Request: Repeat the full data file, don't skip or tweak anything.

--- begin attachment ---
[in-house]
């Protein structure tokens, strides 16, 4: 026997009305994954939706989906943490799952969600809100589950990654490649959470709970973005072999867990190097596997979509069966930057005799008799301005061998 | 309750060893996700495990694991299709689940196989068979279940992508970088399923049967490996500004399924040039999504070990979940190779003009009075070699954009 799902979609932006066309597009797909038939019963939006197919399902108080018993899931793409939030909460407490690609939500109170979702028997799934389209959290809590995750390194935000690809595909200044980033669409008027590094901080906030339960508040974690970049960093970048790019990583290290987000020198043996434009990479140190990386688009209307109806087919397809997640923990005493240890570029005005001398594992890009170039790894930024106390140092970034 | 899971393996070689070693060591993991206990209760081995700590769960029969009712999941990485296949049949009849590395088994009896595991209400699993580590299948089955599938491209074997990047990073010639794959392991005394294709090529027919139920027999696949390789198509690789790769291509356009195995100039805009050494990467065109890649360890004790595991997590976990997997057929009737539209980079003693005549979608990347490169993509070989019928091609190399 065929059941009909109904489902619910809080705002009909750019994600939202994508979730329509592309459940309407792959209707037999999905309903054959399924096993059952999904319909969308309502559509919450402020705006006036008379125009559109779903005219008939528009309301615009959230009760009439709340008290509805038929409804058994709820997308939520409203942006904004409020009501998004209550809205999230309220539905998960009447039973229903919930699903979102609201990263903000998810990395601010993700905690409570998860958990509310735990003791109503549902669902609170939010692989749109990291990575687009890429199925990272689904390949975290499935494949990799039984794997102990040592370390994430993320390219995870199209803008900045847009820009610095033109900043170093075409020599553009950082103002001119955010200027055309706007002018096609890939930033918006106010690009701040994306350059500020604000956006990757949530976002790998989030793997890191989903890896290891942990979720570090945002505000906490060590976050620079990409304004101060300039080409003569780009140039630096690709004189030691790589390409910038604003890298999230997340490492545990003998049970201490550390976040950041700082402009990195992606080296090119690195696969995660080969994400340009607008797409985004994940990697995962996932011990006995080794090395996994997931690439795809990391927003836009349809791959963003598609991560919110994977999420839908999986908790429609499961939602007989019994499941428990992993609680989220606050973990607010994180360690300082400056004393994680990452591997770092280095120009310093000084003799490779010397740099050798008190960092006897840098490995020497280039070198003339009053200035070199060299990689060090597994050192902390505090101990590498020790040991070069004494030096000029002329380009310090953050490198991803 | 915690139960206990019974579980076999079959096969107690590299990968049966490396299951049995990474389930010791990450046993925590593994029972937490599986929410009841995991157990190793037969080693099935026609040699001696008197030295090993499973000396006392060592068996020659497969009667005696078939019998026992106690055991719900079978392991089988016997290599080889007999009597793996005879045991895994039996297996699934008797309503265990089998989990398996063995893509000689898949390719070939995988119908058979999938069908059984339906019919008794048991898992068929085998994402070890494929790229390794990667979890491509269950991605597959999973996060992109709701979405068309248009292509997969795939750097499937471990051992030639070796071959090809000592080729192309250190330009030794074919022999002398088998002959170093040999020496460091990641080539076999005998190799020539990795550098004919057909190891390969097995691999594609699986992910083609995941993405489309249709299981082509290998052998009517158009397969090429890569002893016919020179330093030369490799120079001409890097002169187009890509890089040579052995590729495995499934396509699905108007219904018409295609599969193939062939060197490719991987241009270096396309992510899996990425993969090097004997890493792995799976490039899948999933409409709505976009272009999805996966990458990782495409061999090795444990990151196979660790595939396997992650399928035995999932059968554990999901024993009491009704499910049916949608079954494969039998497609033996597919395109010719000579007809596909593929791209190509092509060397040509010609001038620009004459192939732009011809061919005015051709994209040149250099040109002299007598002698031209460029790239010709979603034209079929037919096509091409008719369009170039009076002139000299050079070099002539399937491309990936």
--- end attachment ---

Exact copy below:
[in-house]
């Protein structure tokens, strides 16, 4: 026997009305994954939706989906943490799952969600809100589950990654490649959470709970973005072999867990190097596997979509069966930057005799008799301005061998 | 309750060893996700495990694991299709689940196989068979279940992508970088399923049967490996500004399924040039999504070990979940190779003009009075070699954009 799902979609932006066309597009797909038939019963939006197919399902108080018993899931793409939030909460407490690609939500109170979702028997799934389209959290809590995750390194935000690809595909200044980033669409008027590094901080906030339960508040974690970049960093970048790019990583290290987000020198043996434009990479140190990386688009209307109806087919397809997640923990005493240890570029005005001398594992890009170039790894930024106390140092970034 | 899971393996070689070693060591993991206990209760081995700590769960029969009712999941990485296949049949009849590395088994009896595991209400699993580590299948089955599938491209074997990047990073010639794959392991005394294709090529027919139920027999696949390789198509690789790769291509356009195995100039805009050494990467065109890649360890004790595991997590976990997997057929009737539209980079003693005549979608990347490169993509070989019928091609190399 065929059941009909109904489902619910809080705002009909750019994600939202994508979730329509592309459940309407792959209707037999999905309903054959399924096993059952999904319909969308309502559509919450402020705006006036008379125009559109779903005219008939528009309301615009959230009760009439709340008290509805038929409804058994709820997308939520409203942006904004409020009501998004209550809205999230309220539905998960009447039973229903919930699903979102609201990263903000998810990395601010993700905690409570998860958990509310735990003791109503549902669902609170939010692989749109990291990575687009890429199925990272689904390949975290499935494949990799039984794997102990040592370390994430993320390219995870199209803008900045847009820009610095033109900043170093075409020599553009950082103002001119955010200027055309706007002018096609890939930033918006106010690009701040994306350059500020604000956006990757949530976002790998989030793997890191989903890896290891942990979720570090945002505000906490060590976050620079990409304004101060300039080409003569780009140039630096690709004189030691790589390409910038604003890298999230997340490492545990003998049970201490550390976040950041700082402009990195992606080296090119690195696969995660080969994400340009607008797409985004994940990697995962996932011990006995080794090395996994997931690439795809990391927003836009349809791959963003598609991560919110994977999420839908999986908790429609499961939602007989019994499941428990992993609680989220606050973990607010994180360690300082400056004393994680990452591997770092280095120009310093000084003799490779010397740099050798008190960092006897840098490995020497280039070198003339009053200035070199060299990689060090597994050192902390505090101990590498020790040991070069004494030096000029002329380009310090953050490198991803 | 915690139960206990019974579980076999079959096969107690590299990968049966490396299951049995990474389930010791990450046993925590593994029972937490599986929410009841995991157990190793037969080693099935026609040699001696008197030295090993499973000396006392060592068996020659497969009667005696078939019998026992106690055991719900079978392991089988016997290599080889007999009597793996005879045991895994039996297996699934008797309503265990089998989990398996063995893509000689898949390719070939995988119908058979999938069908059984339906019919008794048991898992068929085998994402070890494929790229390794990667979890491509269950991605597959999973996060992109709701979405068309248009292509997969795939750097499937471990051992030639070796071959090809000592080729192309250190330009030794074919022999002398088998002959170093040999020496460091990641080539076999005998190799020539990795550098004919057909190891390969097995691999594609699986992910083609995941993405489309249709299981082509290998052998009517158009397969090429890569002893016919020179330093030369490799120079001409890097002169187009890509890089040579052995590729495995499934396509699905108007219904018409295609599969193939062939060197490719991987241009270096396309992510899996990425993969090097004997890493792995799976490039899948999933409409709505976009272009999805996966990458990782495409061999090795444990990151196979660790595939396997992650399928035995999932059968554990999901024993009491009704499910049916949608079954494969039998497609033996597919395109010719000579007809596909593929791209190509092509060397040509010609001038620009004459192939732009011809061919005015051709994209040149250099040109002299007598002698031209460029790239010709979603034209079929037919096509091409008719369009170039009076002139000299050079070099002539399937491309990936």